Tracer Compounds

Tracer Compounds

 

chemical compounds containing atoms of one or more elements whose isotopic composition differs from the main naturally occurring composition. The isotopes may be stable or radioactive, and their position in the molecules of the tracer compounds must usually be strictly defined.

The most frequently used isotopes (the type of radiation and half-life are given in parentheses) include D (stable), T ( β; 12.26 years), 13C (stable), 14C ( β; 5,730 years), 15N (stable), 18O (stable), 32P ( β; 14.3 days), 35S ( β; 87.2 days), 36C1 ( β; 3.03 × 105 years), 79Br (stable), and 81Br ( β and γ; 35.4 hr).

Tracer compounds are produced mainly by chemical synthesis, isotope exchange, or biosynthesis. The chemical synthesis of such compounds is usually done by ordinary methods of preparative chemistry, with observation of the safety requirements for working with radioactive isotopes. The high cost and shortage of isotopic raw material dictate the use of micro and semimicro methods in the synthesis of tracer compounds. All the details of the synthesis, including the use of reaction byproducts, are carefully worked out on a model synthesis with an analogous raw material that does not contain an isotopic tracer. The quantity of substances used in the simulated and actual syntheses should be identical. The handling of tracer compounds containing radioactive tracers requires measures for protection from radiation.

Liquid or water-soluble waste products of the synthesis or washing of the reaction vessel are diluted with water to a specific activity of 0.1–1.0 microcurie and discharged into the common sewage system. Liquid waste products with a high specific activity, which require much greater volumes of water for sufficient dilution, as well as solid waste products, broken glassware, and used filter paper, are stored in safety containers and are removed for burial in accordance with the sanitary rules for work with radioactive materials.

The position of the isotope in the molecule of a tracer compound is usually indicated after the name of the compound. The superscript indicating the mass number of the isotope is to the left of the symbol for the element, and the number of atoms of a given isotope in the molecule is given by a subscript to the right of the symbol. For example, 14CH313COOH is acetic acid-1-13C-2-14C, and H2NCH2CH2CH(15NH2)COOH is α, γ-diaminobutyric acid- α-15N. The position of the isotope in the molecule is sometimes given by an asterisk rather than a mass-number superscript. In some cases, the position of the tracer may be given unequivocally only by a verbal explanation—for example, 0-C6H4(CH2COOH)CH2CH214COOH is o-phenyleneacetic- β-propionic acid (with 14C in the carboxyl group of the propionic acid radical).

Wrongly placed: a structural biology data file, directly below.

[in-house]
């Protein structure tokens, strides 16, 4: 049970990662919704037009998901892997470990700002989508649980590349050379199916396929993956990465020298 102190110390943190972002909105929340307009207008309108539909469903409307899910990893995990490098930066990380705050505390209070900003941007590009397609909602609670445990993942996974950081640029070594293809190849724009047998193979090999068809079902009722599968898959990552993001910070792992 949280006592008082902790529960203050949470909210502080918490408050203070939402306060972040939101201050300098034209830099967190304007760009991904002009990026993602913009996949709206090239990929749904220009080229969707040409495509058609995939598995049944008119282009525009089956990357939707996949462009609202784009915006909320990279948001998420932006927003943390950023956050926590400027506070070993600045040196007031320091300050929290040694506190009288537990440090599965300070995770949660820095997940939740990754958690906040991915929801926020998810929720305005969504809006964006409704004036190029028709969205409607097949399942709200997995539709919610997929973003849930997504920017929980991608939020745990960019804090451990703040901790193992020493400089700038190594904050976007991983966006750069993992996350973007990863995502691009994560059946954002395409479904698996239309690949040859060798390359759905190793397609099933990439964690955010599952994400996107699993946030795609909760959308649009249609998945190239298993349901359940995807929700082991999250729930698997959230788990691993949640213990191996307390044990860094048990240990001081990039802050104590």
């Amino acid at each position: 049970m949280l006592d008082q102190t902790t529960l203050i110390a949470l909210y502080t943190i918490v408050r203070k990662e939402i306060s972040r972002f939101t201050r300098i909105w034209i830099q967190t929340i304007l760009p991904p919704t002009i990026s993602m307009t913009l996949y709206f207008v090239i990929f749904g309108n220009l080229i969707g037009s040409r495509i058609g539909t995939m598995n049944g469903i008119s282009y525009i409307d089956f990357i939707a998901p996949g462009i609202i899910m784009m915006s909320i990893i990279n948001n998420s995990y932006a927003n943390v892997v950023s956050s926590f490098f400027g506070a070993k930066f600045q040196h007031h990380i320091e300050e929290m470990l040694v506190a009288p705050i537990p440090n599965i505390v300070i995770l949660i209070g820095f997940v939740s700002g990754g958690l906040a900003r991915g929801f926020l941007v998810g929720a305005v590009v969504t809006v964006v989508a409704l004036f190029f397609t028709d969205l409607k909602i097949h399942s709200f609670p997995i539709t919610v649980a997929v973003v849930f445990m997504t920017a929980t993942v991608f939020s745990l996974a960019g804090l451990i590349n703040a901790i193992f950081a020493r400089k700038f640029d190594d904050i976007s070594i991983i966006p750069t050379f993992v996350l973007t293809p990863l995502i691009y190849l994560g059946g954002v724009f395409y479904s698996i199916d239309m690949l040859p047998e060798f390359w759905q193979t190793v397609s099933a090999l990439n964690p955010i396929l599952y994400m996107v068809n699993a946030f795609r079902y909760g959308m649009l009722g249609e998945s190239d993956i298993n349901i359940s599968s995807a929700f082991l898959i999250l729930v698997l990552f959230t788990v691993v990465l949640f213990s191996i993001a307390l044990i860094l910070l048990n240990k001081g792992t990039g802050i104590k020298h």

Tracer compounds are widely used as isotope tracers.

REFERENCES

Murray, A., and D. Williams. Sintezy organicheskikh soedinenii s izotopami ugleroda, parts 1–2. Moscow, 1961–62. (Translated from English.)
Murray, A., and D. Williams. Sintezy organicheskikh soedinenii s izotopami vodoroda. Moscow, 1961. (Translated from English.)
Murray, A., and D. Williams. Sintezy organicheskikh soedinenii s izotopami galoidov, azota, kisloroda, fosfora, sery. Moscow, 1962. (Translated from English.)
Aronoff, S. Izotopnye metody v biokhimii. Moscow, 1959. (Translated from English.)
Sanitarnye pravila raboty s radioaktivnymi veshchestvami i istochnikami ioniziruiushchikh izluchenii, 2nd ed. Moscow, 1963.

N. S. VUL’FSON

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The smoke plumes from the fires and updrafts from large storm systems then lift the ozonealong with ozone precursors, which continue to react in transit, and other tracer compounds produced by fireshigh into the atmosphere where winds transport them thousands of miles away.
The smoke plumes from the fires and updrafts from large storm systems then lift the ozone--along with ozone precursors, which continue to react in transit, and other tracer compounds produced by fires--high into the atmosphere where winds transport them thousands of miles away.
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